A luxury hotel and shopping site in Hong Kong was called upon by the government to exhaust all possible means to save a century-old tree on its land, which was knocked over as Typhoon Mangkhut swept through the city.
But the Lands Department said the owner, a subsidiary of developer CK Asset Holdings, had earlier told officials it might have to remove the giant banyan, to ensure public safety.
The tree, at the Heritage 1881 site in Tsim Sha Tsui, had stood at the former marine police headquarters for more than 100 years. It was just one of nearly 15,000 trees which were felled or seriously damaged as the typhoon battered the city on Sunday.
The department went to inspect the tree on Monday and found it uprooted. It contacted the developer and its contractors and learned they were evaluating the banyan’s condition, and trying to save it.
It said on Thursday night that CK Asset Holdings said on the Monday it might remove the tree if necessary, to ensure public safety.
“The department has appealed to the developer and its commissioned professionals that they should exhaust all means to rescue the tree,” the department spokesman said.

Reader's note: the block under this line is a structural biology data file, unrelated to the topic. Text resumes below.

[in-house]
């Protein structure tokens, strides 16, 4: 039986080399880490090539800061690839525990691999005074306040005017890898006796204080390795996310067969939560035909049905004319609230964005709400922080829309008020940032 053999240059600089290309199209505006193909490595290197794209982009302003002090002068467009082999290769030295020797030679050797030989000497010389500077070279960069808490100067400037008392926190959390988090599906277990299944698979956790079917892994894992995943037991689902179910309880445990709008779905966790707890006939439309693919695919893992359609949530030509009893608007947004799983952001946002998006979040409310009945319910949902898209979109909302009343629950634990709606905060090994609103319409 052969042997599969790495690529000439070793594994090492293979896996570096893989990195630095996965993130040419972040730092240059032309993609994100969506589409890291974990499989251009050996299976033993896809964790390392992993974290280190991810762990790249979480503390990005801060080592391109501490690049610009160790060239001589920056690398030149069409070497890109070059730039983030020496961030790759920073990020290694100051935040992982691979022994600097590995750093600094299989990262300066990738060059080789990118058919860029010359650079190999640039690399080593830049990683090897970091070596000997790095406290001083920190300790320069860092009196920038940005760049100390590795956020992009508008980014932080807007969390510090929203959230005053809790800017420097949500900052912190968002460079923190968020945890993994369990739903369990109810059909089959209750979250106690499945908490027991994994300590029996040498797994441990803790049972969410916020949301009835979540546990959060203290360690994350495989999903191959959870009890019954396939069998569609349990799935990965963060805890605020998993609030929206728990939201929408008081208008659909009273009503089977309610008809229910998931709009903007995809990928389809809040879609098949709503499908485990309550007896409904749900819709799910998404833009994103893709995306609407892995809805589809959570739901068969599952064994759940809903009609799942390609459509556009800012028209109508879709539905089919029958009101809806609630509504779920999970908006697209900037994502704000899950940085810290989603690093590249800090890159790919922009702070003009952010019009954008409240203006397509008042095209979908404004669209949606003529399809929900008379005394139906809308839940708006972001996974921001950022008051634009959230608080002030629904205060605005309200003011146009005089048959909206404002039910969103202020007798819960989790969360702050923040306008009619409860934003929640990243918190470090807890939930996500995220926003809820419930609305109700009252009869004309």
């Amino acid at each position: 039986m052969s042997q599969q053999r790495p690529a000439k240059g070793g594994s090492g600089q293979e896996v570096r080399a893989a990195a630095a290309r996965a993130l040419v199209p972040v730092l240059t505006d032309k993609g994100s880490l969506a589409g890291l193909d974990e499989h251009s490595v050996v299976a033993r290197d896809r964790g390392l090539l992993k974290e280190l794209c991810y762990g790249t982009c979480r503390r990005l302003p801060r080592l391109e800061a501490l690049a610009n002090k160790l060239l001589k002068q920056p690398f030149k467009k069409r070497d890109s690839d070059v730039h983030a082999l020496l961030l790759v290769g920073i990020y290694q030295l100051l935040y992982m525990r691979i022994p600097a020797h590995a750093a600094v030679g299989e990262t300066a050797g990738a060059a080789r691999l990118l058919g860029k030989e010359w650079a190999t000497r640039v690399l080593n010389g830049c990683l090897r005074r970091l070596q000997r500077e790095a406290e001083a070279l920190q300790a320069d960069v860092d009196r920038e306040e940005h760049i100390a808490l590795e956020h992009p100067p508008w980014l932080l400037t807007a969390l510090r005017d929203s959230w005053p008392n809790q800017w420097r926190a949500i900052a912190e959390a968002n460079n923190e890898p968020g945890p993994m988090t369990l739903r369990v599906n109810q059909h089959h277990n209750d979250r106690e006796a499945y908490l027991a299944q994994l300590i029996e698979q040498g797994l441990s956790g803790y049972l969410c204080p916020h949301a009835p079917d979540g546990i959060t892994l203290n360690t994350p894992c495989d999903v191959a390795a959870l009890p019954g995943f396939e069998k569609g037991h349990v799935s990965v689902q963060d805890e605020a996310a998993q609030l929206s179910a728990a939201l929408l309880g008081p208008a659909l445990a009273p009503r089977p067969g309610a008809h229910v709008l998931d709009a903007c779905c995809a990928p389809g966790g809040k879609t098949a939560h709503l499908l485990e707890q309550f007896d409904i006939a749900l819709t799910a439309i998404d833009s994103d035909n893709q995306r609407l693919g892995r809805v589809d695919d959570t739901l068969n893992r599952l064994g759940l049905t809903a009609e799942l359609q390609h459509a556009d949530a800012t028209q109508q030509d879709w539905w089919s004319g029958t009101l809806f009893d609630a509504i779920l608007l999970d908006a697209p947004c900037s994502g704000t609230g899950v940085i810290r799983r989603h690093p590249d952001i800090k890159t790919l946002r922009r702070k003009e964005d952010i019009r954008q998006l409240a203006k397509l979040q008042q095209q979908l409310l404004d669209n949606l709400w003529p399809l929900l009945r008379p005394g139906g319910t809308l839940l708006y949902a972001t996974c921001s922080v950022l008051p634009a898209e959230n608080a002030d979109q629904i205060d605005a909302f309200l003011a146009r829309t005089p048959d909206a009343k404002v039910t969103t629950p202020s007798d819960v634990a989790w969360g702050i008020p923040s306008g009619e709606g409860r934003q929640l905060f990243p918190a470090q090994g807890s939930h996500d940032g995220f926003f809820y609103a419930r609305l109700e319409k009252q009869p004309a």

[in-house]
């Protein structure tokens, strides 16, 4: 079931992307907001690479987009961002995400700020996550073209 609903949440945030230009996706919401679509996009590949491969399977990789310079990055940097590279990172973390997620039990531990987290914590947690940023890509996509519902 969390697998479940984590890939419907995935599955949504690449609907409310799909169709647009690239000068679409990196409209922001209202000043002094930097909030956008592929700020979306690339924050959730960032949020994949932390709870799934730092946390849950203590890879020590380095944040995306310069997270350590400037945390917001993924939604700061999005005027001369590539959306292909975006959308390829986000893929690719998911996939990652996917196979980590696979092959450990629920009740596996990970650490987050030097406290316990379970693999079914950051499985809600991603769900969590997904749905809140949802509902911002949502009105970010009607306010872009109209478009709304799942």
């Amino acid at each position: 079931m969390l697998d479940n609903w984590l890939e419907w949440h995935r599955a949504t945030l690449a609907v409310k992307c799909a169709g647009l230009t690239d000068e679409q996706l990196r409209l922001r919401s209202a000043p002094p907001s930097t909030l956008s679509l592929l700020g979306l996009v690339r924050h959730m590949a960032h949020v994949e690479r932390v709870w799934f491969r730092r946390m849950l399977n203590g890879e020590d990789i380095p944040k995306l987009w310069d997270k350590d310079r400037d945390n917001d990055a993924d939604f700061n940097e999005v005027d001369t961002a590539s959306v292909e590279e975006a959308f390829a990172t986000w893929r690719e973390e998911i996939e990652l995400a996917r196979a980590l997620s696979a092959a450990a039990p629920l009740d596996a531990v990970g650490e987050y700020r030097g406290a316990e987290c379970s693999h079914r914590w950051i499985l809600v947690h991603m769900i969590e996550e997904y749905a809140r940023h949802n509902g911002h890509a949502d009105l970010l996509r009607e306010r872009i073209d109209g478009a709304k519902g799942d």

The land lease, according to the department, contains a clause which forbids the owner to remove or disturb the trees at the site without government approval. According to a department practice note, trees can be removed for public safety, but the owner must submit a report about it within 21 days.
The department said that if the developer does need to move the tree, it will insist on a new tree in its stead, if feasible.
On Wednesday, workers were seen watering the tree’s roots, which were wrapped in cloth, near the hotel and boutique mall site on Salisbury Road. At the time it was understood that the tree contractor, an international consultancy firm, was thinking of ways to save the banyan.
The roots had been exposed to the sun, which sparked a call from veteran arborist Jim Chi-yung to immediately try to save the banyan by keeping its roots moist. Jim said the root plate was still intact.
The tree was originally on a hill near the former headquarters and was replanted in a cylindrical preservation structure when the site was redeveloped. Local conservationists said that caused great deterioration of its health due to lack of nutrients and loss of its roots.
The century-old tree is not registered as an Old and Valuable Tree, as listed by the government, which manages such trees.